traditional knowledge includes any knowledge that generally:

(a) is or has been created, acquired or inspired for traditional economic, spiritual, ritual, narrative, decorative or recreational purposes; and
(b) is or has been transmitted from generation to generation; and
(c) is regarded as pertaining to a particular traditional group, clan or community of people in [Enacting country]; and
(d) is collectively originated and held.

traditional owners of traditional knowledge or expressions of culture means:

(a) the group, clan or community of people; or
(b) the individual who is recognized by a group, clan or community of people as the individual;

in whom the custody or protection of the traditional knowledge or expressions of culture are entrusted in accordance with the customary law and practices of that group, clan or community.

5 Customary use

The customary use of traditional knowledge or expressions of culture does not give rise to any criminal or civil liability under this Act.

PART 2 – TRADITIONAL CULTURAL RIGHTS

6 Holders of traditional cultural rights

The traditional owners of traditional knowledge or expressions of culture are the holders of the traditional cultural rights in the traditional knowledge or expressions of culture.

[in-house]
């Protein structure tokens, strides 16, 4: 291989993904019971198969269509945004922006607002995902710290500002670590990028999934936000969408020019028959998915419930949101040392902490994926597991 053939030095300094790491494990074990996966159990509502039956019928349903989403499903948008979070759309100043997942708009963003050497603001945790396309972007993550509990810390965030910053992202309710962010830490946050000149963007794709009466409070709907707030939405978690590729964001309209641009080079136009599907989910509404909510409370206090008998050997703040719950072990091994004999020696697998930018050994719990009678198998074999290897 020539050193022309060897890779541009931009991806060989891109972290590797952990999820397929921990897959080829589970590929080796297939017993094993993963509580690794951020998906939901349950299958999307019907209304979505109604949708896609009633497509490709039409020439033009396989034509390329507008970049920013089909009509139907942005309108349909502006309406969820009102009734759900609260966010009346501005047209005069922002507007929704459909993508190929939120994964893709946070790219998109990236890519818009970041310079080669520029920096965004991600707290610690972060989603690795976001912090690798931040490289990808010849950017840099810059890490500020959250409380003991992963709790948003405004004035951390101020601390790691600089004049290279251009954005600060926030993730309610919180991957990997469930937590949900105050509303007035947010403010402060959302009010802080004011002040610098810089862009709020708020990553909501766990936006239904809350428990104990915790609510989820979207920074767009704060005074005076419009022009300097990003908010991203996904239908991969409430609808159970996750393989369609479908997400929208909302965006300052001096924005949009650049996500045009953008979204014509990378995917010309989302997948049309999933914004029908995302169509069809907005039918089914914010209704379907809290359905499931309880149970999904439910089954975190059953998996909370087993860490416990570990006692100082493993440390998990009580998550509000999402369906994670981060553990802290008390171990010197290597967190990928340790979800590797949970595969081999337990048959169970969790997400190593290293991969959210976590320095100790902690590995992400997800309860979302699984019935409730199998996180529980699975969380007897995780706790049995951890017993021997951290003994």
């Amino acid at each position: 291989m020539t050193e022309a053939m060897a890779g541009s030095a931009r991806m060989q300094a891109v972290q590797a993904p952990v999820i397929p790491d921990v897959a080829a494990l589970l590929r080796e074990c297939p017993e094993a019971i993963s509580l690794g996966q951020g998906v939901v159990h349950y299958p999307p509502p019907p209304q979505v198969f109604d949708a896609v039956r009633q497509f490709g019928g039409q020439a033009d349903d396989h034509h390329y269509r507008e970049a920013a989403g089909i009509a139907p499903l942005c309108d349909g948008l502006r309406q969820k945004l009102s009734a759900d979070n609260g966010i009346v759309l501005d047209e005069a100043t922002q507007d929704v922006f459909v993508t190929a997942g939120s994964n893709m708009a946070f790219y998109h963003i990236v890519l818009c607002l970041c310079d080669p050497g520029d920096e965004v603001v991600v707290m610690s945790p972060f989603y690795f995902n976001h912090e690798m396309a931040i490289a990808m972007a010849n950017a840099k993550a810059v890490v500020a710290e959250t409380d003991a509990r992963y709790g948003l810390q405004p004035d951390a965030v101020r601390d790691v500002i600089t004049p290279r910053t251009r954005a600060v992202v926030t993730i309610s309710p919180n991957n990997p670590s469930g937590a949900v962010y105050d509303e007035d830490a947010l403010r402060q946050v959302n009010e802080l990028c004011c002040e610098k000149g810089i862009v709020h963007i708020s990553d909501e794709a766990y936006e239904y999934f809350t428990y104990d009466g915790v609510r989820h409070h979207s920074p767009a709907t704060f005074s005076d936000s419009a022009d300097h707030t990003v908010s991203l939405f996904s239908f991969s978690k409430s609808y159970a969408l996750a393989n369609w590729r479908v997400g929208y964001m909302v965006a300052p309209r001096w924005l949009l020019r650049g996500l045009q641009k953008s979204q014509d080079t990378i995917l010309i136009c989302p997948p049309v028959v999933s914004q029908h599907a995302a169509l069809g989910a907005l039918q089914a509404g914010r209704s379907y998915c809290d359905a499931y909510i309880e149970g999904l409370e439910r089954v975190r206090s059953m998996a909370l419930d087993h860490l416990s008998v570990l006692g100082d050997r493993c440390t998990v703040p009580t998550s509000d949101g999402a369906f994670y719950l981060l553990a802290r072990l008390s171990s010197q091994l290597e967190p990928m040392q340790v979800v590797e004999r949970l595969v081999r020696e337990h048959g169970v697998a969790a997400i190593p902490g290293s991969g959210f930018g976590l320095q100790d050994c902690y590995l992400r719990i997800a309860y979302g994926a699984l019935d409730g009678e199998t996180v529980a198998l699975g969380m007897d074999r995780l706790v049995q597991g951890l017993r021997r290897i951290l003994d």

7 Meaning of traditional cultural rights

(1) Traditional cultural rights are the rights set out in subsections (2) and (3).

(2) The following uses of traditional knowledge or expressions of culture require the prior and informed consent of the traditional owners in accordance with section 23(1) or 25(5):

(a) to reproduce the traditional knowledge or expressions of culture;
(b) to publish the traditional knowledge or expressions of culture;
(c) to perform or display the traditional knowledge or expressions of culture in public;
(d) to broadcast the traditional knowledge or expressions of culture to the public by radio, television, satellite, cable or any other means of communication;
(e) to translate, adapt, arrange, transform or modify the traditional knowledge or expressions of culture;
(f) to fixate the traditional knowledge or expressions of culture through any process such as making a photograph, film or sound recording;
(g) to make available online or electronically transmit to the public (whether over a path or a combination of paths, or both) traditional knowledge or expressions of culture;
(h) to create derivative works;